The business model is what most people notice when they examine a company. It’s what investors often strongly emphasize when deciding whether to back a venture. Without a solid business model, there is very little possibility of becoming wealthy.
A great business model and a deep commitment aren’t enough, however. To build a great company, you need a great team—no entrepreneur can achieve big success all alone.
Having a team on your side that is putting forth a tremendous effort to make the company great starts with you winning them over. This translates into them believing in you and your vision for the company, and it helps you build powerful relationships with each team member.
Building powerful relationships does not stop with your team, however. It extends to everyone who can make your company more successful. You will be well served if you have powerful relationships with your investors, your suppliers and your vendors.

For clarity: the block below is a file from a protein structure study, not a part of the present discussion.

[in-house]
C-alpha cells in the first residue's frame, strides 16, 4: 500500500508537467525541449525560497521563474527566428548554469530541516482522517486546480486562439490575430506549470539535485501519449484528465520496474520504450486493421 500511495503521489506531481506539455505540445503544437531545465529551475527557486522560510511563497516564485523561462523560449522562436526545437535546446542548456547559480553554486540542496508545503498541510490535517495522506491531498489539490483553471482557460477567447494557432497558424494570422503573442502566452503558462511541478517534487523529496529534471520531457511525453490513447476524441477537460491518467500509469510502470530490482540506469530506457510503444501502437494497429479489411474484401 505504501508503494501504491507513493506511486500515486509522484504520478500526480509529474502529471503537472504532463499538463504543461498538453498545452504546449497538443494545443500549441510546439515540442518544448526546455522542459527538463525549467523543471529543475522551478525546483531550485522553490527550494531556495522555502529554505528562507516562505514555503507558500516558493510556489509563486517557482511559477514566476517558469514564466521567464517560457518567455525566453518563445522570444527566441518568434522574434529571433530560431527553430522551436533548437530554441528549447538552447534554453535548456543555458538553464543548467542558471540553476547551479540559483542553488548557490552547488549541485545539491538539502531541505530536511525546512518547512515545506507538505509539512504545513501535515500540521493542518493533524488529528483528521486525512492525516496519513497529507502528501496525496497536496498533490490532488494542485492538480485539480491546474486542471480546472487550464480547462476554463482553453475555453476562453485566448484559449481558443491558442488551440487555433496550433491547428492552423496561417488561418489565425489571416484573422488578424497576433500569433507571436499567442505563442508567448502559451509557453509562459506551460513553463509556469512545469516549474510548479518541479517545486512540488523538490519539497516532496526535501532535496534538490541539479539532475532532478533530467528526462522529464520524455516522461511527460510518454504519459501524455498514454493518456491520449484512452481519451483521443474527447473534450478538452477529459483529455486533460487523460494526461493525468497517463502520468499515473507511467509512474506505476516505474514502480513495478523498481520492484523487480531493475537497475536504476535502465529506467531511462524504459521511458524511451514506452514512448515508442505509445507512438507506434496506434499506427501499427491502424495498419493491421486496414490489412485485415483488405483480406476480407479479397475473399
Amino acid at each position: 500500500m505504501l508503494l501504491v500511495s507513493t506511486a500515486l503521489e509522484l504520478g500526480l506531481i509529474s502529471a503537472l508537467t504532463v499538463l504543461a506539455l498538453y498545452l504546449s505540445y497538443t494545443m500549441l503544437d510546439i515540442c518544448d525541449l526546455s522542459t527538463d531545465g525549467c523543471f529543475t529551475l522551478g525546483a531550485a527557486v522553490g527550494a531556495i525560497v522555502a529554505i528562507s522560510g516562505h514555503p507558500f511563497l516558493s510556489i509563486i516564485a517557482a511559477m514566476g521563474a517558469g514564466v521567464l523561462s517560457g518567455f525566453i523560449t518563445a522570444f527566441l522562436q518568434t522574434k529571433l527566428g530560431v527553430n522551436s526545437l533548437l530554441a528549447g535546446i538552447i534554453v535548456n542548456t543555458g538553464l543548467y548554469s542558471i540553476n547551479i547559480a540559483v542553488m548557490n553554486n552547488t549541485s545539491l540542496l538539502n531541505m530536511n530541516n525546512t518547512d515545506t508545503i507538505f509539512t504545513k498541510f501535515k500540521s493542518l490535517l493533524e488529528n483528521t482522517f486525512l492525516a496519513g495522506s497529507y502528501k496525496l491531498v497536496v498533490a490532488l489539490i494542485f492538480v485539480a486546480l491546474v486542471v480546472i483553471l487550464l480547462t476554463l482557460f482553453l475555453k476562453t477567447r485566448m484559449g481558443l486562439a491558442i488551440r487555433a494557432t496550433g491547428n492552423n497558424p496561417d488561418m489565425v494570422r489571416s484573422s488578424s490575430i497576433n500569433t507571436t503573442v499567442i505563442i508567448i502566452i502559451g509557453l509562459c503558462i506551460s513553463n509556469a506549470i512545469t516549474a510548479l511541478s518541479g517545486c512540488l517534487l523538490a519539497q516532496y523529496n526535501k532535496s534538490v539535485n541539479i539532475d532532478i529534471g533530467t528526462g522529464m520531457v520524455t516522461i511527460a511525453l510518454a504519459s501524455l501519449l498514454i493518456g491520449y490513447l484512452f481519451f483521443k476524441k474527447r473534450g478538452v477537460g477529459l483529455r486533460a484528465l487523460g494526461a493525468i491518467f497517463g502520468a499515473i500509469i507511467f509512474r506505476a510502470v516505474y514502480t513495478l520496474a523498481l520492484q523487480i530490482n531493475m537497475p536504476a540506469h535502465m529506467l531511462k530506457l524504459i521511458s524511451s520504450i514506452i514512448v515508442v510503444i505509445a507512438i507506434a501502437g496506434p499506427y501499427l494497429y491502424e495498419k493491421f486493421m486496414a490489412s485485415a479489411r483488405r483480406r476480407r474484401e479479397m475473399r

The best way we know to build those powerful relationships is by concentrating on the self-interests of your business associates. While you might be deeply enamored with the industry-disrupting technology your company is developing, your investors may be primarily focused on their expected investment returns. To build powerful relationships with these investors, it is wise to emphasize their likely investment returns.
Many of the most accomplished, wealthiest entrepreneurs are finely attuned to the self-interests of the people they deal with. Consequently, these business owners make concerted efforts to show others how their contributions to the success of the company will help them achieve their own goals.
It’s telling that you can build a successful company and still not become wealthy. Amassing a substantial personal fortune often requires paying attention to the ways to legally mitigate or eliminate taxes—including income taxes, capital gains taxes and estate taxes.